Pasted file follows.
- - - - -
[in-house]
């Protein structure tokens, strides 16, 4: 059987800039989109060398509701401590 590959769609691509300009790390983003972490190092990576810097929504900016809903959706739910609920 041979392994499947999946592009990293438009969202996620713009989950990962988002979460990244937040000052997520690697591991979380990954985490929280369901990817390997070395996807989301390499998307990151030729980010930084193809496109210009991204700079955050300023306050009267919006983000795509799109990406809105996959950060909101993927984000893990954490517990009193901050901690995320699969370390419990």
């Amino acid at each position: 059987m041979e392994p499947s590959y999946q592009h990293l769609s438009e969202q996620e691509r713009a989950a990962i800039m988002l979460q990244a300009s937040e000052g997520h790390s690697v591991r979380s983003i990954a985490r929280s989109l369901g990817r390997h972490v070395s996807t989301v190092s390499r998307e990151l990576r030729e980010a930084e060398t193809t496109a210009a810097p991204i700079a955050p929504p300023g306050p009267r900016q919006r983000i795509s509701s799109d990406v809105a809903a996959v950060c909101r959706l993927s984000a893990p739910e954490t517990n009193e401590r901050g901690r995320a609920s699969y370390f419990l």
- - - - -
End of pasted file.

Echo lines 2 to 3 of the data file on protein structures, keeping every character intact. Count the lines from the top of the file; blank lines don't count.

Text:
């Protein structure tokens, strides 16, 4: 059987800039989109060398509701401590 590959769609691509300009790390983003972490190092990576810097929504900016809903959706739910609920 041979392994499947999946592009990293438009969202996620713009989950990962988002979460990244937040000052997520690697591991979380990954985490929280369901990817390997070395996807989301390499998307990151030729980010930084193809496109210009991204700079955050300023306050009267919006983000795509799109990406809105996959950060909101993927984000893990954490517990009193901050901690995320699969370390419990």
């Amino acid at each position: 059987m041979e392994p499947s590959y999946q592009h990293l769609s438009e969202q996620e691509r713009a989950a990962i800039m988002l979460q990244a300009s937040e000052g997520h790390s690697v591991r979380s983003i990954a985490r929280s989109l369901g990817r390997h972490v070395s996807t989301v190092s390499r998307e990151l990576r030729e980010a930084e060398t193809t496109a210009a810097p991204i700079a955050p929504p300023g306050p009267r900016q919006r983000i795509s509701s799109d990406v809105a809903a996959v950060c909101r959706l993927s984000a893990p739910e954490t517990n009193e401590r901050g901690r995320a609920s699969y370390f419990l």